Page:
There is no one type of person required to make a team perform.
Organisations rarely have the luxury of being able to say, “John has all the technical knowledge but is the wrong sort – find a different John”. Teams sometimes come together through careful planning and design. More often there’s a large degree of serendipity. Who’s available? Who’s affordable? Who wants to do it?
Since we can’t choose the people in the team to get a perfect blend we work with what we’ve got. We do that by understanding each other and learning to value the strengths and work around the weaknesses.
- A Chief Scientific Officer loathes making decisions – he prefers to consult. Can the decision-making be allocated within the executive team?
- Following a corporate merger a team of 20 pharmaceutical patent specialists were employed to rationalise the delivery of 600 products. The team were brilliant analysts, but the corporation needed fast, accurate decisions not alternatives. TeamScape showed the gaps and what needed to be done.
- A small family service company needed to expand rapidly without upsetting the existing business. How could they get better control of the cash position without alienating long-term clients? TeamScape identified key strengths within the executive.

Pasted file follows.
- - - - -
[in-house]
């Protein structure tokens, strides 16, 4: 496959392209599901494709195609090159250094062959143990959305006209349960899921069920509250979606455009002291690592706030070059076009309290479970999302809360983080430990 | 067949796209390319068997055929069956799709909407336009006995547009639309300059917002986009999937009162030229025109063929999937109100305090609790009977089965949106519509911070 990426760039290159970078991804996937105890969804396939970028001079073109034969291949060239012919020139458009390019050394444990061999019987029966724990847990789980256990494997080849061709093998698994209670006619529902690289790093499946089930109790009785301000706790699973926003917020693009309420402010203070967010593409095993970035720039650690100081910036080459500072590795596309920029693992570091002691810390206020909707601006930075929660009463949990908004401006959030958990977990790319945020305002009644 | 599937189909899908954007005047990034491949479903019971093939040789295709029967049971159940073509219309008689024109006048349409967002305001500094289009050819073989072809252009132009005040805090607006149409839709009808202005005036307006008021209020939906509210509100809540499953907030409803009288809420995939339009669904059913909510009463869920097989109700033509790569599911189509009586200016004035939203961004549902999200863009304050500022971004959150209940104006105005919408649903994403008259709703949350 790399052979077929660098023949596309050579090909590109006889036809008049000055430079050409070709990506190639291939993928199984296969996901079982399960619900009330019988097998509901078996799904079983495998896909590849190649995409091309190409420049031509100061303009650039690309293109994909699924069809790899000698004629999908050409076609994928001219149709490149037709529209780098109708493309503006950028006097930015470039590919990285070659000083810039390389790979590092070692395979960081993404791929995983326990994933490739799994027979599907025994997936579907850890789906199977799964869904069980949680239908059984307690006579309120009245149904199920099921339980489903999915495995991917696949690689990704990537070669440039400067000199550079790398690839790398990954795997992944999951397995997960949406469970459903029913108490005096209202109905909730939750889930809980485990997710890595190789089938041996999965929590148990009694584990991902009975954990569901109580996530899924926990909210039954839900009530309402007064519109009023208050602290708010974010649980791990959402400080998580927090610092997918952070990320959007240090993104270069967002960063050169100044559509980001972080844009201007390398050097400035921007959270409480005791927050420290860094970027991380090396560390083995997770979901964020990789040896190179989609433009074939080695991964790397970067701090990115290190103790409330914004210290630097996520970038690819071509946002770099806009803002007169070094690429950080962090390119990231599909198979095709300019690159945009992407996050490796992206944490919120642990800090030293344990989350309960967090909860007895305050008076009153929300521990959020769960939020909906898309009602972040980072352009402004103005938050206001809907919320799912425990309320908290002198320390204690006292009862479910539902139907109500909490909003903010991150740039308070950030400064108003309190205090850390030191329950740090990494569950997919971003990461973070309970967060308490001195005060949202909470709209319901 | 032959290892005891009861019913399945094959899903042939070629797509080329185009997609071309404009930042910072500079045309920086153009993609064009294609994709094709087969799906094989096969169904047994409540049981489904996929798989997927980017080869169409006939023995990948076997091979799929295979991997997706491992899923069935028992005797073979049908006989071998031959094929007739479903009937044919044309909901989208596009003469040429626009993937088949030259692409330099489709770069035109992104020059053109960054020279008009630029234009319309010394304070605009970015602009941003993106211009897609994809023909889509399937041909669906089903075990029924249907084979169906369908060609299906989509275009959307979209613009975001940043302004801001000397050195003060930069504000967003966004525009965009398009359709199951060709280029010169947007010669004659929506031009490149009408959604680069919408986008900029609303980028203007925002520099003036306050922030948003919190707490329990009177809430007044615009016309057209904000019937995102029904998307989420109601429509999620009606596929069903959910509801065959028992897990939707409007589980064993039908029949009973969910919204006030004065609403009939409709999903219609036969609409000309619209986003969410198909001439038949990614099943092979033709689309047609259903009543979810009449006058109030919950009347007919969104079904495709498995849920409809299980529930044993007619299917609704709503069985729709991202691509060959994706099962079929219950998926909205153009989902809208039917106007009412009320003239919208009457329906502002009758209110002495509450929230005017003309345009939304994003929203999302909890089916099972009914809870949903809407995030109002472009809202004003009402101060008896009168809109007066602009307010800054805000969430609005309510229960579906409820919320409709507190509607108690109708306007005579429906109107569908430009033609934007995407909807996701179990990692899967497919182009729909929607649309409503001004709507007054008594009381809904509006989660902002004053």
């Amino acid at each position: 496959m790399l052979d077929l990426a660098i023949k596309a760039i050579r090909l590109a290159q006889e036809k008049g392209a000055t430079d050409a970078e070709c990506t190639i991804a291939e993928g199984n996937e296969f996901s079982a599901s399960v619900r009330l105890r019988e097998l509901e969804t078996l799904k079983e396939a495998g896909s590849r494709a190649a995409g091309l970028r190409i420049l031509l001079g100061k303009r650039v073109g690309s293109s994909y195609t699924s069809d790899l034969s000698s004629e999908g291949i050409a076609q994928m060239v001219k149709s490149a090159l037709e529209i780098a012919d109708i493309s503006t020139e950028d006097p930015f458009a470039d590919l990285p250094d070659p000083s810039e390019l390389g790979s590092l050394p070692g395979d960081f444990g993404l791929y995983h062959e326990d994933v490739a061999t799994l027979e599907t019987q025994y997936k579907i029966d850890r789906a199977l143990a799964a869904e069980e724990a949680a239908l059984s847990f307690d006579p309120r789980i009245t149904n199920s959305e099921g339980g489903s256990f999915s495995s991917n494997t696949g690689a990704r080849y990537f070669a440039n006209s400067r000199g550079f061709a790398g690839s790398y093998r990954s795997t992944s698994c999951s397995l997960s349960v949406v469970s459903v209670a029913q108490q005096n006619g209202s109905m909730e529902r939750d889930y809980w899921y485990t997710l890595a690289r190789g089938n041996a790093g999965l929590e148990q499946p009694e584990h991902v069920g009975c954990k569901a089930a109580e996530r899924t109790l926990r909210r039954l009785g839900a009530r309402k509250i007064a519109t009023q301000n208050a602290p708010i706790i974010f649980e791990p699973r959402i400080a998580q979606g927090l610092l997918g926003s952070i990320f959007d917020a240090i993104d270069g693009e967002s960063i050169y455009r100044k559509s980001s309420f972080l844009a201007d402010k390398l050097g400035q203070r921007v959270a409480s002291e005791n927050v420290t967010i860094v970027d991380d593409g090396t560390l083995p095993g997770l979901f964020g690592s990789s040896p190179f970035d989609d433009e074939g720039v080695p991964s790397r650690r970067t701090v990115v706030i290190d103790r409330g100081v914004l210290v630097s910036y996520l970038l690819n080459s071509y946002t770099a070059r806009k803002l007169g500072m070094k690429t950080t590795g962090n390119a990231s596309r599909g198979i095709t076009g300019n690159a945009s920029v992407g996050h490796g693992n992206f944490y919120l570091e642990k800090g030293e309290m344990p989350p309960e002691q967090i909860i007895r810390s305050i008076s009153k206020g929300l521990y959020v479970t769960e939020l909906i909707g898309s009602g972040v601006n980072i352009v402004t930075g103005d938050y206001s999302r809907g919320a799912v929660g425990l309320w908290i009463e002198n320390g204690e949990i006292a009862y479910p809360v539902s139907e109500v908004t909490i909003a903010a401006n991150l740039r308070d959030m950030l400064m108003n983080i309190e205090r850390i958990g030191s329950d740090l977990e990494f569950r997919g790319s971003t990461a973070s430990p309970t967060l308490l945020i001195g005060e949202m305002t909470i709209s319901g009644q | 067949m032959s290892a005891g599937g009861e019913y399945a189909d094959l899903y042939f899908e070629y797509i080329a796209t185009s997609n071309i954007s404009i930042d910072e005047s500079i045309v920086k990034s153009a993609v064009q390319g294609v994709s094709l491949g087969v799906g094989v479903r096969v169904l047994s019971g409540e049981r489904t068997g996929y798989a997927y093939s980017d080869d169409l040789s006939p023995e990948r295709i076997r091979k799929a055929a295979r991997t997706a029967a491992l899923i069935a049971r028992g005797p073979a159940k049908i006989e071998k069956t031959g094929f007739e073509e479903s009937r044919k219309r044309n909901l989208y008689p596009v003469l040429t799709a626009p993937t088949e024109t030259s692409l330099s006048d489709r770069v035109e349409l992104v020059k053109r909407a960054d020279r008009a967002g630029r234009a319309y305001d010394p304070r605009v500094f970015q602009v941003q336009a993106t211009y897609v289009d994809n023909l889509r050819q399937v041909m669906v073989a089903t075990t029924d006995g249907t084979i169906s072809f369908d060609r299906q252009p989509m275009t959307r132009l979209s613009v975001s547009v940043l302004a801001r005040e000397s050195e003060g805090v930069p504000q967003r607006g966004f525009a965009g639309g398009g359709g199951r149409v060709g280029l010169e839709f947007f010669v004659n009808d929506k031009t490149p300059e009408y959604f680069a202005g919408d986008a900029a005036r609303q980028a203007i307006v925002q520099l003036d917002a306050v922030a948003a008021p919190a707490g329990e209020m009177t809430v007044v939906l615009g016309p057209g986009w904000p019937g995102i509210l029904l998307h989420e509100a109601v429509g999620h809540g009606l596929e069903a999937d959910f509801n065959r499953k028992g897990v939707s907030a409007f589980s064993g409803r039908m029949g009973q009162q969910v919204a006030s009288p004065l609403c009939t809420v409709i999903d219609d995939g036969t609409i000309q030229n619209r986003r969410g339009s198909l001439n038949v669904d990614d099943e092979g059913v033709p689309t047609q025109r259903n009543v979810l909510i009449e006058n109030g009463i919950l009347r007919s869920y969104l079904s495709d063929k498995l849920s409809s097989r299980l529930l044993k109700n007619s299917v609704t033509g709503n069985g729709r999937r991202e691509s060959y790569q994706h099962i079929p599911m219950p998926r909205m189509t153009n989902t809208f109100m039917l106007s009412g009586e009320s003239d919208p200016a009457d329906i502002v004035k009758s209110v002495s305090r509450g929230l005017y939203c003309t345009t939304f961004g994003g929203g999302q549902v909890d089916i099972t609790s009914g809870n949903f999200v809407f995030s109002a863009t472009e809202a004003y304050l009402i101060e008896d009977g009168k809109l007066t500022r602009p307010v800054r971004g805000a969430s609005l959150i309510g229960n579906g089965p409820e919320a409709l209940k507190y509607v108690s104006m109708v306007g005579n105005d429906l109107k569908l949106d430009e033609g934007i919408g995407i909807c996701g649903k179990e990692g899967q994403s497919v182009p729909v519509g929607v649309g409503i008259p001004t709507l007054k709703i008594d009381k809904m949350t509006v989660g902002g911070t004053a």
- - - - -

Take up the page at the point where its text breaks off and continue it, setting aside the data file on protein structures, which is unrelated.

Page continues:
TeamScape gives a powerful visual image of a team’s work style and how they go about resolving differences. With specialised graphics TeamScape clearly shows the effect of bringing a new person into an established team. Using a simple 4-stage model of problem solving TeamScape identifies:
- Individual Contributions – what unique talents does each person bring?
- The synergies – which people have a “like-minded” approach to issues?
- Potential flashpoints –will people’s different approaches affect a team’s ability to get things done? If differences do arise, how can they be resolved?
Please click to read TeamScape sample report
or contact Elemental-Value for detailed information.